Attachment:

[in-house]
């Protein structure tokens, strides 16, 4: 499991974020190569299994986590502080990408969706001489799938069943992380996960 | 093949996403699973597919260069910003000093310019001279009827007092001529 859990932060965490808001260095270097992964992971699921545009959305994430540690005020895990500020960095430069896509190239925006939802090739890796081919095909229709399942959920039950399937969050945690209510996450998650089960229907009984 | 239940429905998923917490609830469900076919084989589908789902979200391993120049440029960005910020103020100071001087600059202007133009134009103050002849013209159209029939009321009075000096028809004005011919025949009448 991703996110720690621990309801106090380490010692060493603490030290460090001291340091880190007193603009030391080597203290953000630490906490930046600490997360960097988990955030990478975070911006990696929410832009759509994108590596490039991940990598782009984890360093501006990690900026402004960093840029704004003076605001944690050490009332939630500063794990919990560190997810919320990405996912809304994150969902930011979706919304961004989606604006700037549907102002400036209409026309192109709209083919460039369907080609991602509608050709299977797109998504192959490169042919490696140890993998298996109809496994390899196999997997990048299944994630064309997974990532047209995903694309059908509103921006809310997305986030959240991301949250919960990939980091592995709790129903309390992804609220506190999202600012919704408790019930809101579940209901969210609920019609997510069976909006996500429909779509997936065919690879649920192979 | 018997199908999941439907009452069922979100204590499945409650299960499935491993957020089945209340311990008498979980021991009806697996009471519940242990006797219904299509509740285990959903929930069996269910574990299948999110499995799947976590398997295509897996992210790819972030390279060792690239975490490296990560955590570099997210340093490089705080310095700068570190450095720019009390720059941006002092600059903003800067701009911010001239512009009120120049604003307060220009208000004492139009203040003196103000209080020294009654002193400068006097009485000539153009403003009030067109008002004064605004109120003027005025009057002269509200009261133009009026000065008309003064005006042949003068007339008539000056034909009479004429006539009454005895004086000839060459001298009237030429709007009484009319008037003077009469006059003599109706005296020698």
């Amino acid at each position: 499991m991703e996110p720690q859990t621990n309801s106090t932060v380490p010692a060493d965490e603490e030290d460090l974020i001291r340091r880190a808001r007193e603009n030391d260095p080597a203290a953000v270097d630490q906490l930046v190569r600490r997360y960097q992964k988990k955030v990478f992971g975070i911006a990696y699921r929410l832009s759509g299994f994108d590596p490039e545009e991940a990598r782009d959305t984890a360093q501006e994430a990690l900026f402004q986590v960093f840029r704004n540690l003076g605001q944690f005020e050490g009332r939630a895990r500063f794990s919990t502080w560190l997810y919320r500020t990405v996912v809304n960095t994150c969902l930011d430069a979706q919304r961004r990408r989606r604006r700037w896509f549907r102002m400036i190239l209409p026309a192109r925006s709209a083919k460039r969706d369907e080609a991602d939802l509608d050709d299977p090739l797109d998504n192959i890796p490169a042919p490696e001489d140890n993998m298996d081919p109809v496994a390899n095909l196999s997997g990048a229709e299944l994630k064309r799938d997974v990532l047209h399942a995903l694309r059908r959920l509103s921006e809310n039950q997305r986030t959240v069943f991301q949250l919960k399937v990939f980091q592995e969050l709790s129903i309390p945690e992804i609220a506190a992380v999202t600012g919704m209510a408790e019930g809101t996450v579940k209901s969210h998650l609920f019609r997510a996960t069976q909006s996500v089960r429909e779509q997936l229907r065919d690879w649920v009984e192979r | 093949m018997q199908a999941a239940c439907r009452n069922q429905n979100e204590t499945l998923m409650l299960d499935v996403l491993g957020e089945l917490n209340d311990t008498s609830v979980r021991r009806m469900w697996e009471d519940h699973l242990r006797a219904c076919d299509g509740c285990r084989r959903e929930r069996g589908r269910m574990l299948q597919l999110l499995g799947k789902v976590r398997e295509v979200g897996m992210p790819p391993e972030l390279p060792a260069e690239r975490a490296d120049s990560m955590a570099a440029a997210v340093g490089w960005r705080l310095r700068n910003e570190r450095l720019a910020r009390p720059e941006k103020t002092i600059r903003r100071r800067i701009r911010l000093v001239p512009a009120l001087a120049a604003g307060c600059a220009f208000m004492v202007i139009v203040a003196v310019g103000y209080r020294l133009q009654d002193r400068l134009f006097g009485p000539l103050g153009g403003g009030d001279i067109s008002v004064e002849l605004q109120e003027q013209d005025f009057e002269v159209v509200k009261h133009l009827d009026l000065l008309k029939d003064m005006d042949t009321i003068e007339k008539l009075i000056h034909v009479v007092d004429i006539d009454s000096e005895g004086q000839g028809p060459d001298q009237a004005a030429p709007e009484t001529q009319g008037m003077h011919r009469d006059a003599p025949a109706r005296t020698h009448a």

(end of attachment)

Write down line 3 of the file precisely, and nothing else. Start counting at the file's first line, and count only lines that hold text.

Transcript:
């Amino acid at each position: 499991m991703e996110p720690q859990t621990n309801s106090t932060v380490p010692a060493d965490e603490e030290d460090l974020i001291r340091r880190a808001r007193e603009n030391d260095p080597a203290a953000v270097d630490q906490l930046v190569r600490r997360y960097q992964k988990k955030v990478f992971g975070i911006a990696y699921r929410l832009s759509g299994f994108d590596p490039e545009e991940a990598r782009d959305t984890a360093q501006e994430a990690l900026f402004q986590v960093f840029r704004n540690l003076g605001q944690f005020e050490g009332r939630a895990r500063f794990s919990t502080w560190l997810y919320r500020t990405v996912v809304n960095t994150c969902l930011d430069a979706q919304r961004r990408r989606r604006r700037w896509f549907r102002m400036i190239l209409p026309a192109r925006s709209a083919k460039r969706d369907e080609a991602d939802l509608d050709d299977p090739l797109d998504n192959i890796p490169a042919p490696e001489d140890n993998m298996d081919p109809v496994a390899n095909l196999s997997g990048a229709e299944l994630k064309r799938d997974v990532l047209h399942a995903l694309r059908r959920l509103s921006e809310n039950q997305r986030t959240v069943f991301q949250l919960k399937v990939f980091q592995e969050l709790s129903i309390p945690e992804i609220a506190a992380v999202t600012g919704m209510a408790e019930g809101t996450v579940k209901s969210h998650l609920f019609r997510a996960t069976q909006s996500v089960r429909e779509q997936l229907r065919d690879w649920v009984e192979r | 093949m018997q199908a999941a239940c439907r009452n069922q429905n979100e204590t499945l998923m409650l299960d499935v996403l491993g957020e089945l917490n209340d311990t008498s609830v979980r021991r009806m469900w697996e009471d519940h699973l242990r006797a219904c076919d299509g509740c285990r084989r959903e929930r069996g589908r269910m574990l299948q597919l999110l499995g799947k789902v976590r398997e295509v979200g897996m992210p790819p391993e972030l390279p060792a260069e690239r975490a490296d120049s990560m955590a570099a440029a997210v340093g490089w960005r705080l310095r700068n910003e570190r450095l720019a910020r009390p720059e941006k103020t002092i600059r903003r100071r800067i701009r911010l000093v001239p512009a009120l001087a120049a604003g307060c600059a220009f208000m004492v202007i139009v203040a003196v310019g103000y209080r020294l133009q009654d002193r400068l134009f006097g009485p000539l103050g153009g403003g009030d001279i067109s008002v004064e002849l605004q109120e003027q013209d005025f009057e002269v159209v509200k009261h133009l009827d009026l000065l008309k029939d003064m005006d042949t009321i003068e007339k008539l009075i000056h034909v009479v007092d004429i006539d009454s000096e005895g004086q000839g028809p060459d001298q009237a004005a030429p709007e009484t001529q009319g008037m003077h011919r009469d006059a003599p025949a109706r005296t020698h009448a």